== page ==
A Missive to the iPad Haters
30 January 2010
I wouldn't call myself an Apple fanboy, but I like to think that I've mellowed a little bit in my old(ish) age. The face melting vitriol which I normally reserved for shiny Web 2.0 sites in beta invitation mode has been funnelled into more productive pursuits, and I feel like I'm ready to approach Apple product launches in an appropriately objective state of mind.
I wasn't excited about the launch of an Apple tablet; the fervor with which the media and wannabe tech pundits prognosticated about the exact form of the second (third, fourth?) coming of Jobs always had me puzzled. If you could predict so much about it, why was it going to be so revolutionary? It's no wonder that the product itself was a letdown – no physically producible product could ever have met your expectations.
But now that it's out, I can actually say that I'm excited.
I didn't think about it too much before, but seeing the iPad immediately made me realise it: we're at one of – possibly the most – exciting points in time since the induction of interaction design. And it doesn't even really matter what the product that Steve Jobs showed on Wednesday is like.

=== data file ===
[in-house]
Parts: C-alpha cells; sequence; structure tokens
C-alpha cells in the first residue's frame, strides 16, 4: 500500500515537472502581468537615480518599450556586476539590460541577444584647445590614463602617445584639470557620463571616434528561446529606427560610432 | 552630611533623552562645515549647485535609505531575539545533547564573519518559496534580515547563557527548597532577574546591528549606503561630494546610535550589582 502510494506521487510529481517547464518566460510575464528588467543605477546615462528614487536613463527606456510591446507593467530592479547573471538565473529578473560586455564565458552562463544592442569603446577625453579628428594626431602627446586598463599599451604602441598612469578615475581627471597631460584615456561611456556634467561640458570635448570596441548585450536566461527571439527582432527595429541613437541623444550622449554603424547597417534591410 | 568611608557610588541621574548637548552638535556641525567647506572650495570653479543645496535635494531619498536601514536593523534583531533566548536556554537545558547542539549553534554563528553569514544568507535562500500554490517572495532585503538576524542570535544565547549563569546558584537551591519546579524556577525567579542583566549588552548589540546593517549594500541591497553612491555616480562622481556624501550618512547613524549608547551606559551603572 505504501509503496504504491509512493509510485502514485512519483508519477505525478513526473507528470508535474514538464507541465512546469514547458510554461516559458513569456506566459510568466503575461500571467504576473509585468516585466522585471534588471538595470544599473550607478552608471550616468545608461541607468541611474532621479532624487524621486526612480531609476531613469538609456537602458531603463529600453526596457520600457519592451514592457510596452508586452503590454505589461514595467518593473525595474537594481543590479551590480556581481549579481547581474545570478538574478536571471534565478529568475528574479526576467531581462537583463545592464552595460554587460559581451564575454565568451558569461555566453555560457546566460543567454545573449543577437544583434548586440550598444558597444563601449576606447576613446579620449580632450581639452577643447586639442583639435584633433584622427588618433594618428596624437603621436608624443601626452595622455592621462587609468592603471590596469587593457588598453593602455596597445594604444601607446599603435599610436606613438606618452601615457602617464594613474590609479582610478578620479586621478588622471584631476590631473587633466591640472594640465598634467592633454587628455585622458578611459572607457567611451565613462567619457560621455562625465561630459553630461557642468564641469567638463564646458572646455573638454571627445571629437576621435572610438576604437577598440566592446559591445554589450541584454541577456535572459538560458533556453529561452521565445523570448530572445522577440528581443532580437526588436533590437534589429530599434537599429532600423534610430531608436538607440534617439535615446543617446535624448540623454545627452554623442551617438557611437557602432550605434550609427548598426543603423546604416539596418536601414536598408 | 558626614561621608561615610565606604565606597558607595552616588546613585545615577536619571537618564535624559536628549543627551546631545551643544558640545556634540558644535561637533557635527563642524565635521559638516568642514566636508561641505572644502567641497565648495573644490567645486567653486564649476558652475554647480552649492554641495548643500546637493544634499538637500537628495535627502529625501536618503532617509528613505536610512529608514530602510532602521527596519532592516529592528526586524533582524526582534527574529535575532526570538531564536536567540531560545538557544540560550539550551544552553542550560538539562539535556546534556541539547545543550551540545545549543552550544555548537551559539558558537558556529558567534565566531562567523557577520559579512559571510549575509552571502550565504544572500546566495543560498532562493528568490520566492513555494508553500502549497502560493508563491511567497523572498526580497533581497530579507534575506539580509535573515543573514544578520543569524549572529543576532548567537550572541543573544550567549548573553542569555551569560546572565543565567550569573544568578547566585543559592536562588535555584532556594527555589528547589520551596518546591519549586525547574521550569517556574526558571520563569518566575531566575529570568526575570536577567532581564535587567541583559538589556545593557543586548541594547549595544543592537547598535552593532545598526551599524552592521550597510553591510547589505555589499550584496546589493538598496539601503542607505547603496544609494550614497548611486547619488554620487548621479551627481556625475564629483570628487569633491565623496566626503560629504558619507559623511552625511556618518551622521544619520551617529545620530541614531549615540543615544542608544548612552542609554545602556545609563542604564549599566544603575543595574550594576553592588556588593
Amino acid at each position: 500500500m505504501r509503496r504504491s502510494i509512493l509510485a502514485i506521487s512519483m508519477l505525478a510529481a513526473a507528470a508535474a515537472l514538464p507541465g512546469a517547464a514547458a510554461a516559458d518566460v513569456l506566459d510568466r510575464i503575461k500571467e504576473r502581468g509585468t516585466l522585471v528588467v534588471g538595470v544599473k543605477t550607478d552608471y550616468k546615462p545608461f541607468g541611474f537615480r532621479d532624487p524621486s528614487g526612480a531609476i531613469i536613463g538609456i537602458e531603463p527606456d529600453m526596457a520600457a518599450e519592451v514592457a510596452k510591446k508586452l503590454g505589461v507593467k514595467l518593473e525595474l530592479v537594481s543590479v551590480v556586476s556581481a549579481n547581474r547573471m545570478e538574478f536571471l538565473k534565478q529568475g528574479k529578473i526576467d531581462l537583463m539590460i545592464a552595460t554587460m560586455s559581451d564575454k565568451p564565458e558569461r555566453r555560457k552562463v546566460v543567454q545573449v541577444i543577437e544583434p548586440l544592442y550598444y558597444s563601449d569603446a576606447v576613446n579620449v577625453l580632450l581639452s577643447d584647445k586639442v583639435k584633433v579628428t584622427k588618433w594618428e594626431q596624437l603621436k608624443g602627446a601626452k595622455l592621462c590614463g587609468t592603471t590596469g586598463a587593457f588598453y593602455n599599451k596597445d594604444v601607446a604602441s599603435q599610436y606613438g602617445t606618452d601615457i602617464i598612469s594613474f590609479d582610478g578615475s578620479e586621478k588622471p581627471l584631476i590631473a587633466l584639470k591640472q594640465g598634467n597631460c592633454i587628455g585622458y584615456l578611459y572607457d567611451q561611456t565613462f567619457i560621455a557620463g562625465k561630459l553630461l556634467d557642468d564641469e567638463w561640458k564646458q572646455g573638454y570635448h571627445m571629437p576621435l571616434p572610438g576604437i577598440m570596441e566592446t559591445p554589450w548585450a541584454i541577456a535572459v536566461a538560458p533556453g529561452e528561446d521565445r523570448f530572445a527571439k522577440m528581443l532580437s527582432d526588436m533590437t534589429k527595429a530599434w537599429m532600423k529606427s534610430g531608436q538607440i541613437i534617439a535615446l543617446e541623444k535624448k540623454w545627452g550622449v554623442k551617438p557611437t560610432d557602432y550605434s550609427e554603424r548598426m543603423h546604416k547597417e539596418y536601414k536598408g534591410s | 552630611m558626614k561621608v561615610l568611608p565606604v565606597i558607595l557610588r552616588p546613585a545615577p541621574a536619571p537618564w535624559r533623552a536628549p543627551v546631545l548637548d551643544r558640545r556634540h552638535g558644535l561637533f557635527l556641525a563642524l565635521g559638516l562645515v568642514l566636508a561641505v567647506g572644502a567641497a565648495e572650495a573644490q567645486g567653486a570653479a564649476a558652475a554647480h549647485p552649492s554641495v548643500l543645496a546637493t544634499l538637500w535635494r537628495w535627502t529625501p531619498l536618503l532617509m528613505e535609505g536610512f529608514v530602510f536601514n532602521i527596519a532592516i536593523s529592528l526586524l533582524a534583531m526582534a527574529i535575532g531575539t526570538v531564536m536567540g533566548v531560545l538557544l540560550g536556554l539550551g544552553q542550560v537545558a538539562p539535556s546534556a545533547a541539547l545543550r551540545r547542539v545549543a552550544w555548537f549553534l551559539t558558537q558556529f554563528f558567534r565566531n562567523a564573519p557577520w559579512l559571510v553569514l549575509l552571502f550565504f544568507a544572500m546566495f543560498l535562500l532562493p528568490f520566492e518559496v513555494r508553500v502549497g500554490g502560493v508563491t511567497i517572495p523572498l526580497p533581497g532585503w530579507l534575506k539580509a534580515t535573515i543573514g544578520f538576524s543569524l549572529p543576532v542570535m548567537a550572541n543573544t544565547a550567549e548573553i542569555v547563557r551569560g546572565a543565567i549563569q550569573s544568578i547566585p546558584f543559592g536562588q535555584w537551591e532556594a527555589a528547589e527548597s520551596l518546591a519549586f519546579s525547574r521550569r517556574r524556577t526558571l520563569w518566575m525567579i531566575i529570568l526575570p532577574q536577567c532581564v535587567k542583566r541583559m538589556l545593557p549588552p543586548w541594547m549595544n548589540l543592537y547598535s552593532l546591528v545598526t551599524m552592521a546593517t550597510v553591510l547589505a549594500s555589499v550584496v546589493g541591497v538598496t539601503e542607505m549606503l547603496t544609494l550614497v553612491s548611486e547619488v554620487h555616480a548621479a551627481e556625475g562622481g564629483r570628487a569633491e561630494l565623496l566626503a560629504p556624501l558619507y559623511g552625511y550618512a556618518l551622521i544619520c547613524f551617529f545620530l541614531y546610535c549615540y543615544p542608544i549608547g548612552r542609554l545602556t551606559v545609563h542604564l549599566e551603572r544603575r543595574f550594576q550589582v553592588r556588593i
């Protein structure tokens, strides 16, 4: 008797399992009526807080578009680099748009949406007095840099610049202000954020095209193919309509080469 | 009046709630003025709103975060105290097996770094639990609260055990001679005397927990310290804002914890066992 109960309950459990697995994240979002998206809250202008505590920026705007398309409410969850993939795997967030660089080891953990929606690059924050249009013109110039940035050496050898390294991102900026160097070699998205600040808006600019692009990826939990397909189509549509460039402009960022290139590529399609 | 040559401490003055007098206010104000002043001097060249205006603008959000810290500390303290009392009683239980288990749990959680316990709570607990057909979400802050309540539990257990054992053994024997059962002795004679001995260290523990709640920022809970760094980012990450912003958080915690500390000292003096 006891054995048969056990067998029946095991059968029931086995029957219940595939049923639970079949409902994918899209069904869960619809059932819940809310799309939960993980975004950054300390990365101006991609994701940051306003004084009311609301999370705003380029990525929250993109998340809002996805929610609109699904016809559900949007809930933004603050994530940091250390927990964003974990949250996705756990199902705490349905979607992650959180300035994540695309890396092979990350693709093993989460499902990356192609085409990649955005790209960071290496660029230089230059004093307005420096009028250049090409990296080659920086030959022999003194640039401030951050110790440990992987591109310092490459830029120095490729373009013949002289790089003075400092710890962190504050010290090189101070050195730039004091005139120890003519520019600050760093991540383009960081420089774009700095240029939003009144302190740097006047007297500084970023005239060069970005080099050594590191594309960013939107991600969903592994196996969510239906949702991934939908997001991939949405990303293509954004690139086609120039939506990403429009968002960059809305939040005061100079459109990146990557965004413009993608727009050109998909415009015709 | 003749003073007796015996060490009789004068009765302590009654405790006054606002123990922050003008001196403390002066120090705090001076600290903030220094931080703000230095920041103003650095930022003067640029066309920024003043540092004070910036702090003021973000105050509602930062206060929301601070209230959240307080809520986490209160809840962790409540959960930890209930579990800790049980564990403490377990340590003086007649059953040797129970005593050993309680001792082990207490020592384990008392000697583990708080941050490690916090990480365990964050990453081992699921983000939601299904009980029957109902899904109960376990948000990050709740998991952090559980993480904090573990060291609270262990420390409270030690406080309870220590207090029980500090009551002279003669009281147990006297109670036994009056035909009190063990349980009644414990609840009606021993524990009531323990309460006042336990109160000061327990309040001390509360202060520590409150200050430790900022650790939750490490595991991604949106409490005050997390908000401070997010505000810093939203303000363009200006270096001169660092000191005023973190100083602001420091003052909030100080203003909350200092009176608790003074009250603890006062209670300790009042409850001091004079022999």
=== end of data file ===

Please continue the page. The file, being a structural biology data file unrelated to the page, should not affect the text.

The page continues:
The iPad could be a complete failure (though I think that's almost impossible given Apple's current pedigree), but it's guaranteed that within the next two years consumer touch computing will become ubiquitous (if the iPhone hasn't already). It could be under the Apple brand or it could be someone else's, but either way that ubiquity is what has gotten me excited.
The iPhone gave us a taste of what a touch computing world could be like, but using your index finger to jack into cyberspace is the equivalent of jabbing a piano with a stick. Microsoft's Surface gave us the first inkling of what full touch computing could be like, but the fact that you could only use one if you happened to stroll past it at a conference booth has shown that they totally dropped the ball on that one. Not to mention the fact that all applications designed for the Surface were purely there to show off touch interaction, not make something useful out of it.
The iPad, then, is the first real multi-touch platform where we get to have a go. Where developers and designers get to actually make something that people can touch, stroke, fling, twist and flick. There's still so much of this area that has yet to be explored and if you were hoping for Apple to drop a fully formed <insert revolutionary consumer gadget here> into your lap, then you totally missed the point.
The iPad will be what we make of it. And that's what Apple is counting on.
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